Cold and cloudy today with poor visibility near and above treeline. Very light snow showers at times with light winds up high.
We observed a recent avalanche on a north aspect of Hinkhouse Peak which likely ran on Monday 2/20. The debris was a 2 on the D scale; large enough to bury injure or kill a person. The debris included cornice chunks and was covered with the same new snow that has fallen since Monday.
Snowmobile travel on highway 20 is not wonderful with a crusty refreeze and lots of whoops. This refreeze is from Monday and Tuesday's warm up. At 4000' the crust starts to get a dusting of new snow. As we skinned up north aspects of Hinkhouse, the new snow from Monday and Tuesday got deeper. This new snow is variable in depth from 0" to 20" in places. It shows signs of wind effect near and above treeline. In spite of the obvious wind effect, we didn't observe any shooting cracks or other signs of a reactive wind slab, at least up to 6800'. So long as we found corridors of wind deposited snow, we enjoyed low density boot deep powder skiing. There are some considerable frozen chunks under this new snow. We dug a pit on a North aspect at 6400'. The new snow didn't show us signs of reactivity. We performed an extended column test and got no results (ECTX). We also didn't see anything in a compression test (CTN), but we did get a sudden planar result in a deep tap test 1 meter down. (DTM SP @ 100cm). We think this layer is the old Jan. 5th surface hoar. We don't think this a problematic layer right now, but it's worth keeping track of.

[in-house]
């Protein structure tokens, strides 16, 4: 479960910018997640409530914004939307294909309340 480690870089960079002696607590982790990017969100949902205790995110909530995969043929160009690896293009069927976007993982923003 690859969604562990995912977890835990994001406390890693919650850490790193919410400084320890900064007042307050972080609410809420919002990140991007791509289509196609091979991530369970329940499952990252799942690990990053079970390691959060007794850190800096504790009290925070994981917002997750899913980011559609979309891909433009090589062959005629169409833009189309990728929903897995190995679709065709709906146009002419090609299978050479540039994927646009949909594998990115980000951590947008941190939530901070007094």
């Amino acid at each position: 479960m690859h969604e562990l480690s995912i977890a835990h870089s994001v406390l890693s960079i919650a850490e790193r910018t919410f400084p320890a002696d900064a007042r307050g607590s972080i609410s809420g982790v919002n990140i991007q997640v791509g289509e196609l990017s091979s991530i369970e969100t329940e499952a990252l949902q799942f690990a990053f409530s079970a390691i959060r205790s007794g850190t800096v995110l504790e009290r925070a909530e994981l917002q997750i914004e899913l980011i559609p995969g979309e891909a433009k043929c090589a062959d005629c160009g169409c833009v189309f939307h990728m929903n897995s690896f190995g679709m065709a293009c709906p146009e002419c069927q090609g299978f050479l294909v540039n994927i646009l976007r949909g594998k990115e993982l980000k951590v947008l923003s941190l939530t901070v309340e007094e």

Layer Depth/Date: 20-30"
Comments: Conrinces could be reacive in places